The Masonic influenced Constitution which championed freedoms of thought, worship
and expression fostered a political and social environment that allowed for religious and intellectual diversity. It was an environment in which pietist communities such as those of the followers of Rosicrucian Johannes Kelpius and Quaker William Penn could take root. It also facilitated the spread of spiritual teachings influenced by the esoteric traditions of both east and west, not only through Freemasonry, but later through such organizations as the Anthroposophical Society, the Association for Research and Enlightenment, the Philosophical Research Society, the Self-Realization Fellowship, the Theosophical
Society, Unity and others of more recent times.
It is not surprising that the principles behind Masonry’s symbolic rituals which acknowledge and promote the brotherhood and perfectibility of man, received favourable mention in several Cayce readings. The national spirit they engendered, the ‘ism’ in Americanism, would he said become the ‘basis upon which the new order of peace is to be established in ’44 or ’45’ (1152-11). In the years following World War II American diplomacy and generousity administered through the Marshall Plan led to recovery, prosperity and peace for millions in Europe and at home.
Much has been written about the life and work of Edgar Cayce, most recently in Edgar
Cayce, An American Prophet, the thoroughly researched biography by Sidney and Nancy Fitzpatrick. Those who knew Cayce well spoke of a man who had a close relationship with God, evident in his commitment to helping humanity through his psychic ability, his interactions with others and his lifelong interest in and understanding of sacred scripture. Some of those who were present during his more profound discourses given while in a trance-like state remarked how they felt they were in the presence of an all-knowing, benevolent power. The source of that power was identified as Cayce’s own higher self, his individual Christ Consciousness, part of the universal mind of God, described in one reading as ‘the Universal Forces that are acceptable and accessible to those who in earnestness open their minds, their souls, to the wonderful words of truth and light.’(254-83).
William Rawley’s first-hand knowledge and Peter Dawkins’ description of Francis Bacon’s nature paint much the same picture, a man attuned to a higher power and tirelessly dedicated to using his unique gifts for the benefit of mankind. It is perhaps no coincidence that the Association for Research and Enlightenment, established in Virginia Beach in 1931 to preserve and disseminate through programs and publications the profound and practical knowledge contained in the Edgar Cayce material, is only a short distance from the very spot known as ‘First Landing’ where members of the Virginia colony, in which Bacon placed such high hopes, first came ashore. Interesting also that the highly significant symbol of the pyramid and its association with ancient Egypt and higher knowledge has been referenced by Francis Bacon, the Founding Fathers and Edgar Cayce. Bacon wrote of building ‘a pyramid of knowledge’ for the advancement of mankind. A pyramid crowned by the all-seeing eye of God is featured on one side of America’s Great Seal. Cayce, in one of several readings about the great pyramid at Giza, referred to it as ‘the pyramid of understanding’ in which both Jesus and John the Baptist were initiated. He also described the Christ Consciousness as being the apex of its metaphysical counterpart which we are called on to manifest.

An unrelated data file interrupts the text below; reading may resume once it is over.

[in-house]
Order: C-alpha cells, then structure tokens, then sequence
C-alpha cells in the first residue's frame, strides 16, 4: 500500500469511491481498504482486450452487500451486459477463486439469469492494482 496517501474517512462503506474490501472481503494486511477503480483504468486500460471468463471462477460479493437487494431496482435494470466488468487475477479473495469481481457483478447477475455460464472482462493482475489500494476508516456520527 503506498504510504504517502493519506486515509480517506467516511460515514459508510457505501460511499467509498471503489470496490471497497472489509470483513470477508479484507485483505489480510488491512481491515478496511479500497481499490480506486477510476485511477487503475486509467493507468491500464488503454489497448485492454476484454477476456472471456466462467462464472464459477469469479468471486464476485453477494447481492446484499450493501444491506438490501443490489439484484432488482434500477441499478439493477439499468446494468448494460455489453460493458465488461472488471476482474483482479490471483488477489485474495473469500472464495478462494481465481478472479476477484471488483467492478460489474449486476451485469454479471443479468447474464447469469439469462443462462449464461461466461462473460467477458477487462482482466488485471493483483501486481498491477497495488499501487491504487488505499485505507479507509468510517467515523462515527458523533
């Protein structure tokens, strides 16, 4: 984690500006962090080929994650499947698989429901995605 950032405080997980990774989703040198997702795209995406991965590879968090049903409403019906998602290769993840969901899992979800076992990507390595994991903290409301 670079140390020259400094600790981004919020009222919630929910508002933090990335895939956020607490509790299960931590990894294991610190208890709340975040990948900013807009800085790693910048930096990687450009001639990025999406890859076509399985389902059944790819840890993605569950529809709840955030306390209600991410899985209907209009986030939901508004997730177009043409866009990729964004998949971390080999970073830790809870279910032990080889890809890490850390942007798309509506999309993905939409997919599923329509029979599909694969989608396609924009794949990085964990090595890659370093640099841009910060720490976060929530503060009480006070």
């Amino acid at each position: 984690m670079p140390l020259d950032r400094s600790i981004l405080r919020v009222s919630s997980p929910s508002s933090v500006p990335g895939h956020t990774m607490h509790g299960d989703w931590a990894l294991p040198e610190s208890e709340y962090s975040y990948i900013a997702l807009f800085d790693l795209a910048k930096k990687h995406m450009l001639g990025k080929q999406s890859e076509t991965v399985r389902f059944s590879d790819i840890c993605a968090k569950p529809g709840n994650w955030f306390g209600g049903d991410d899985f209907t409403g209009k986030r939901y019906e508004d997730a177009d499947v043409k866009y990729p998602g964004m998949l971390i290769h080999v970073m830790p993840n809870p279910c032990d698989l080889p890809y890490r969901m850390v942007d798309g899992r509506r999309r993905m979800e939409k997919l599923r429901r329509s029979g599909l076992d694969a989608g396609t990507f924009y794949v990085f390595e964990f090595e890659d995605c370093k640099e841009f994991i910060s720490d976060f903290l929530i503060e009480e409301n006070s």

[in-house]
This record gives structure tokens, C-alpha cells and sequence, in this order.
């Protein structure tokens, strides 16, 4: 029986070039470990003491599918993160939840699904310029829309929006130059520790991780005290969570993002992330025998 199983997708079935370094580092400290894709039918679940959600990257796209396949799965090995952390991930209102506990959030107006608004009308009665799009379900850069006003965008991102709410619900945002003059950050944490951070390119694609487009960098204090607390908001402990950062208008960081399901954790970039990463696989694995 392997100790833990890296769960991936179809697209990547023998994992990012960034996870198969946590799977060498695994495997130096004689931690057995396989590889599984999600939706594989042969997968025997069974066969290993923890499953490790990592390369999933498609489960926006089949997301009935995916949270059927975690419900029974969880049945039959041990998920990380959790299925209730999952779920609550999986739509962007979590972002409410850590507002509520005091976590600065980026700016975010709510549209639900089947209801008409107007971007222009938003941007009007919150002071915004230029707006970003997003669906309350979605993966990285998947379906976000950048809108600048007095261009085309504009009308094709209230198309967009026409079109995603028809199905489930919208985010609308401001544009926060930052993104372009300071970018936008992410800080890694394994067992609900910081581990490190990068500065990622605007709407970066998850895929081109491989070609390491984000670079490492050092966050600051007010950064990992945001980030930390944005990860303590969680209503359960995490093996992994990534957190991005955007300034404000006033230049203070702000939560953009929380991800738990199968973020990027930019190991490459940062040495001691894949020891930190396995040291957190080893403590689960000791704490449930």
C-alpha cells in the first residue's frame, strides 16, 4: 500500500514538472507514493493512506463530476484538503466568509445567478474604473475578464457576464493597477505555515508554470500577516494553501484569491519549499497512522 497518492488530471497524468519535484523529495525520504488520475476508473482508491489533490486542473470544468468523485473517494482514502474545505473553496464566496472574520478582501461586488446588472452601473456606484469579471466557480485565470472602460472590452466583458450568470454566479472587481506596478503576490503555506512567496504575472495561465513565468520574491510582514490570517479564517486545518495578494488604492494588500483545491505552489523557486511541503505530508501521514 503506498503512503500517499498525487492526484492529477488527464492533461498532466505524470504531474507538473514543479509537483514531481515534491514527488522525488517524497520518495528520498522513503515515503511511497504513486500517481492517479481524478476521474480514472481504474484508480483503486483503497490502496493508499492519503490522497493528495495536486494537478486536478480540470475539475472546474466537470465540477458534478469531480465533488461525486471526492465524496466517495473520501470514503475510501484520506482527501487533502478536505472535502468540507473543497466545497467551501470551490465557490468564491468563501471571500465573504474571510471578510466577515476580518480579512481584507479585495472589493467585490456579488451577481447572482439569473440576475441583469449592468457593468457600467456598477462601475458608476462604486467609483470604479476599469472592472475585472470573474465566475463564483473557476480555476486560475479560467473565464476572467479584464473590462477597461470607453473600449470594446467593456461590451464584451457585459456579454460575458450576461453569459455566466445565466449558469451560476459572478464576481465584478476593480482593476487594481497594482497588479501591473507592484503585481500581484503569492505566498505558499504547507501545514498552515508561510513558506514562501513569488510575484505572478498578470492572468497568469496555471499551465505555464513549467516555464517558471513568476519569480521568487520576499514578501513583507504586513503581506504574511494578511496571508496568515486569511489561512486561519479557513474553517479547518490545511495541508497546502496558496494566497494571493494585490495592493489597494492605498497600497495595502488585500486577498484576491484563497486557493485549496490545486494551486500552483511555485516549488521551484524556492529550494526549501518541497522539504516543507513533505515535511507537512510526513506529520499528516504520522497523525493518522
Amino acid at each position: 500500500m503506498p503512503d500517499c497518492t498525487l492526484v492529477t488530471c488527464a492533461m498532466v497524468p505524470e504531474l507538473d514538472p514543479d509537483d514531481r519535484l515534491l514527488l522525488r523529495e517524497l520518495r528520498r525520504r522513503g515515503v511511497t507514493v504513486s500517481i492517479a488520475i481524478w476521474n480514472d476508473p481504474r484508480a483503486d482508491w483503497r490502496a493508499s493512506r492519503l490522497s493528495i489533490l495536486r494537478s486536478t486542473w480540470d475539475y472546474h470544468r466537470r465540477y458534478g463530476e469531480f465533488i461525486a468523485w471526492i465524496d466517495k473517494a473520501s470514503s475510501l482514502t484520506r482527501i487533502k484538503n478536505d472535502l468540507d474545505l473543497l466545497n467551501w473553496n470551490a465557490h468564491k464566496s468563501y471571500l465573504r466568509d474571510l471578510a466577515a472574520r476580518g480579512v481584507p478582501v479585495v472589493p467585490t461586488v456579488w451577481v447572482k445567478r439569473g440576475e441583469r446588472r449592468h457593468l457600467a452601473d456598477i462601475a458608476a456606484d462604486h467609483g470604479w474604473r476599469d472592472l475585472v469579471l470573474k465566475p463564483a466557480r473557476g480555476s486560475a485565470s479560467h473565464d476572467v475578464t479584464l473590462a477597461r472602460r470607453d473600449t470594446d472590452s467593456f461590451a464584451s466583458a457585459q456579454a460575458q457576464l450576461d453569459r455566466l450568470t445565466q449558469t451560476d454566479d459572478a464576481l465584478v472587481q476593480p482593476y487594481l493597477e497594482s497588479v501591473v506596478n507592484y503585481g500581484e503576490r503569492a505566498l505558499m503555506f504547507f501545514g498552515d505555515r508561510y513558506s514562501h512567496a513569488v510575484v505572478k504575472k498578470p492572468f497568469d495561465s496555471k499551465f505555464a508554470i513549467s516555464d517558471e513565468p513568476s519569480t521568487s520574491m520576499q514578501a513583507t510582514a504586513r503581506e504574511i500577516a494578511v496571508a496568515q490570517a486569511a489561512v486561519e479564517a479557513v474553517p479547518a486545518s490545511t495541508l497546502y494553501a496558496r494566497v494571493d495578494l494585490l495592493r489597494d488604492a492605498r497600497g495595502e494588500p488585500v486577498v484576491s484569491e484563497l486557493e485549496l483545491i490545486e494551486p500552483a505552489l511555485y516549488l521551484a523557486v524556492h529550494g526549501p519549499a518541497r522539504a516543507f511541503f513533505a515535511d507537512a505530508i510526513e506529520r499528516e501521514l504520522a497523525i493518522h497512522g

In a series of readings on world affairs given in 1939 Cayce was asked for guidance in
solving the many internal problems facing America at the time, problems that also exist today. His response seems as pertinent now as it was then. After referring to the ideals and purposes that called the nation into being he pointed to fact that many of the problems resulted from the activities of those in high places in political and economic affairs being at variance with those ideals. He pointed to the opportunities that had been created by those who contributed to the founding of the nation and emphasised the need for every man and woman to adhere to those principles if conflicts between capital and labour, racial and religious divides were to be harmoniously resolved. He called for a greater awareness of God’s presence within each and every individual, for more patience, tolerance and concern for the welfare of others, each one living in such a manner that there could be a reawakening to the purpose for which the American nation came into being. In answering a question about the spirit of America he replied ‘What is the spirit of America? Most individuals proudly boast “Freedom.” Freedom from what? When ye bind men’s hearts and minds through various ways and manners, does it given them freedom of speech? Freedom of worship? Freedom from want?…Then what is this that would be given ye today? Here is thy lesson: Hear ye all! Beware lest ye as an individual soul, a son, a daughter of God, fail in thy mission in the earth today; that those ye know, those ye contact shall know the truth of God, not by thy word, bombastic words, but in long-suffering, in patience, in harmony, that ye create in your own lives, for it must begin with thee.’(3976-29).
Mark W. Finnan